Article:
The analysis of this study shows that attitude toward cyberbullying has an effect on cyberbullying. The explanatory power is 10.9%, the reason being when faced with cyberbullying, most are afraid to publicize it, nor do they tell their parents or ask for help. Also, students are unsure of the definition of cyberbullying and are unable to detect cyberbullying when confronted. Some students mistake cyberbullying as making fun of peers, so they do not pay attention, and suddenly realizing the severity of the situation after the effects of cyberbullying have already snowballed. For example, high school student Jason picked up his classmate, Jackson’s, phone. Jason posted indecent photos of Jackson from his phone on the Internet as a joke, unaware that this was cyberbullying behavior. Jackson committed suicide as a result. We recommend teachers remind students to not like, respond, or share posts criticizing or bullying others and to not participate in suspicious search engine activities to avoid being an accomplice to cyberbullying. When a student is faced with cyberbullying or discovering a classmate being cyberbullied, teachers and parents should be notified immediately to put an end to this behavior.
The purpose of this study was to explore the factors associated with cyberbullying behaviors based on attitude toward cyberbullying. In this study, the individuals with less favorable attitude had a lower likelihood to engage in cyberbullying behavior. This is consistent with previous research, where a positive correlation was found between positive attitude toward cyberbullying and cyberbullying behaviors (Perren and Gutzwiller-Helfenfinger, 2012; Doane et al., 2014; Ho et al., 2017). Results also indicated that attitude toward cyberbullying was the key predictor of cyberbullying behavior. Besides, some previous studies (Selkie et al., 2015; Watts et al., 2017) have shown that when one has been a cyberbully or a victim of it, they tend to fall into these same categories in college. Therefore, high school teachers should try to prevent students from being cyberbullies or cybervictims. In order to achieve that, students’ attitude toward cyberbullying is important as it is to the behaviors. Past scholars (Washington, 2014; Watts et al., 2017) suggested instructors must take a more active role in monitoring online interactions to prevent cyberbullying among students.
It is difficult for parents or teachers to monitor the Internet; everyone browsing SNSs or other websites is a spectator, and the number of spectators can multiply, augmenting cyberbullying. Therefore, to deter the growth of online violence, future cyberbullying prevention and relevant education should start with spectators taking action and the establishment of the concept of using the Internet for positive uses. From the school’s perspective, teachers need to understand the motives for cyberbullying. Every online user, regardless of their identity or whether they are an adult or a high school student, should be educated.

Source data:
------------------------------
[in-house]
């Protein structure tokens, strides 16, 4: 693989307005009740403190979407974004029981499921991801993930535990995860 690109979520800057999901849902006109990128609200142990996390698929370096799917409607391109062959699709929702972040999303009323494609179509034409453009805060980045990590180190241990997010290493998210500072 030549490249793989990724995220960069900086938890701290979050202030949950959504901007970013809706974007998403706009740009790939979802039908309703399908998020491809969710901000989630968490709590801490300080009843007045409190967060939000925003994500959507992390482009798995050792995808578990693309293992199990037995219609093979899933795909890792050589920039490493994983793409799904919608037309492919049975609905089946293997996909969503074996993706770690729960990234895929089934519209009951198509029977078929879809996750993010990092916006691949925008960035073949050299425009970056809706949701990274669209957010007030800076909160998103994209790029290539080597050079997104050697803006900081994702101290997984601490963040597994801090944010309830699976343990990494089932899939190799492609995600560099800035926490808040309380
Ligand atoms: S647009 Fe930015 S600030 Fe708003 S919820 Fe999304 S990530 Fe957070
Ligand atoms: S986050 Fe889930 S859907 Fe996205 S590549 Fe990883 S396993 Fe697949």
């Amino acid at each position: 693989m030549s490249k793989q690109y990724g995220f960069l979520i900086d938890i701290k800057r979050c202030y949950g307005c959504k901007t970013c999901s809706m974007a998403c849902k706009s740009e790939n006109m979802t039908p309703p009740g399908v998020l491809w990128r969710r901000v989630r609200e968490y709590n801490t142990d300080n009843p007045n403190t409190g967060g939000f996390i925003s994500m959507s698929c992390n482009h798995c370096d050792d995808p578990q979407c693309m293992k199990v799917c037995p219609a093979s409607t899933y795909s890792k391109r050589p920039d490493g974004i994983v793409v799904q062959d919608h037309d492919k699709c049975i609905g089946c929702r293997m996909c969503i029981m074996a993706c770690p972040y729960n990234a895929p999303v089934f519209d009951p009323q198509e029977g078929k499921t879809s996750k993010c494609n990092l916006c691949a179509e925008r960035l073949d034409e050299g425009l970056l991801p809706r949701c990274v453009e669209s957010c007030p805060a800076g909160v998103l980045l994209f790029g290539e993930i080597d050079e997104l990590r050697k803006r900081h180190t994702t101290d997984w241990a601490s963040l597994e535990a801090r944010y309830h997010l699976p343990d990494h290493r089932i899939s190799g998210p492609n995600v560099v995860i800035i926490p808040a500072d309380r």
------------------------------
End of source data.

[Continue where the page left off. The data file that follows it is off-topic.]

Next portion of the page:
Among genders, male student attitude toward behavior has a greater effect than those of female students. Both male and female students know what cyberbullying is and have witnessed, heard of, or personally encountered cyberbullying behavior. The results of the survey show that regardless of gender, when confronted with cyberbullying, students choose to keep to themselves and not ask for help. We recommend victims of cyberbullying to not keep quiet about an incident and to mitigate the negative effects through the care of concerning adults. Cyberbullying is not a short-term phenomenon, but a vicious cycle. One feels the need to retort when being bullied, then the cyberbully strikes back, creating a cycle of bullying. Parents and teachers can inform the students of the correct attitude to deal with cyberbullying and even ask for the school’s help, minimizing the damage done by cyberbullying.
In terms of most frequent Internet access time, students online during the 10:00–14:00 were most affected by attitude toward cyberbullying on cyberbullying behavior. Students utilize this time frame to check the latest status on SNSs as it is their rest time at school. Cyberbullying messages may be intermixed with replies on any given video and photo post. This group is not only at high risk for cyberbullying, they are also considerably addicted to the Internet and unable to stay off the Internet for long periods of time. Because this is during school hours, schools have a stronger capability in disciplining this group. We recommend schools and teachers to pay special attention to and try to understand the browsing habits and online interactions of this group to reduce the incidence of cyberbullying. Also, to diminish the incidence of cyberbullying, teachers need to understand the reasons for such behavior, strengthen guidance offered to students, debunk myths pertinent to the Internet and cyberbullying, emphasize the harm done to victims of cyberbullying, and educate students about the consequences of cyberbullying from a legal standpoint.